When you run into a situation that threatens to disrupt operations, reputation, and your bottom line, a brand-new “To Do Now!” list snaps into existence with alarming speed. Over our decades of experience working with clients in nearly every industry, we’ve found a few steps to be most important in getting off to the right start.
Here are the 3 most important things to do when a crisis hits:
- Breathe. Yes there’s an urgent need for response, yes you have 300 different things to do, but it won’t help to panic. Trust in your plan, take a brief moment to gather yourself, and head into the fray with confidence. You should probably cancel any dinner reservations though…you’ll be here a while. If you don’t have a plan in place it’s likely the cost of your recovery could double. We’ve seen it happen more than once.
- Gather your team. Every organization should have a crisis team with the authority to make major decisions on short notice. You’ll want key representatives from groups like management, legal, PR, and any specific area experts called for, to give you a well-rounded view. It’s important that you can gather this team quickly, and while technology continues to make this easier every year you will need to account for the possibility of major events rendering even telephones temporarily unusable.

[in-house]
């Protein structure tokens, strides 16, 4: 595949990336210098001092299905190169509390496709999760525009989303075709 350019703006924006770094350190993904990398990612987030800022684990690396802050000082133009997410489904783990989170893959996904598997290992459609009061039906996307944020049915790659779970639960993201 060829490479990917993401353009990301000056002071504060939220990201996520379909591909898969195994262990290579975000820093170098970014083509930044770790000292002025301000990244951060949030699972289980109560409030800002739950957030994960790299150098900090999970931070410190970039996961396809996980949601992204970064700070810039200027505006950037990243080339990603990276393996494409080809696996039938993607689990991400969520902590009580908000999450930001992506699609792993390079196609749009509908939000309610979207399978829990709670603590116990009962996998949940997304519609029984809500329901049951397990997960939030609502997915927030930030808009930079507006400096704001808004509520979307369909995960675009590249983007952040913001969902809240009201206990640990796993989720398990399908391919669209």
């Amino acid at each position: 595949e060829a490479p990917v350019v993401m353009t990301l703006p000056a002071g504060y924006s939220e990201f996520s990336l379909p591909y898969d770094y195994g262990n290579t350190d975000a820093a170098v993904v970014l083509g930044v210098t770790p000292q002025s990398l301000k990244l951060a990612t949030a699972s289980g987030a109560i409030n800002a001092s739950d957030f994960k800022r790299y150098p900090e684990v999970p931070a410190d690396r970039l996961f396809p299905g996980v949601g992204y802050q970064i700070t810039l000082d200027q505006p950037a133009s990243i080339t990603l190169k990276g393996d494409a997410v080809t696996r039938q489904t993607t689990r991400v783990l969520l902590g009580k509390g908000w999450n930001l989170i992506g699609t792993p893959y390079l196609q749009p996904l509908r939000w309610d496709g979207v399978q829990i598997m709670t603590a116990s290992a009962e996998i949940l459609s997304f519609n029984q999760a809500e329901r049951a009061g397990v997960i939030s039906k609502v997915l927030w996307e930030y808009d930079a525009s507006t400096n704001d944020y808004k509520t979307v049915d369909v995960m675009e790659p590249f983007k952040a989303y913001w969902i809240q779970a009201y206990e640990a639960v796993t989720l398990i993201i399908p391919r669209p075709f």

- Evaluate. What exactly are we looking at, and what level of response is warranted? While you don’t want to under-react, doing something like sending the CEO to appear live in response to a smaller localized issue can lead audiences to believe there’s a bigger problem than truly exists. Gauging this is easier said than done, though some basic crisis preparedness – things like defining what constitutes different levels of crises for your own organization – helps tremendously.
The most important thing to remember is that this knowledge, along with things like crisis planning, training, and prevention efforts need to be incorporated into daily practice. It’s not fun to think “What could go wrong?”, but it’s a lot better than spending time looking at lost profits and customers flocking to the competition.
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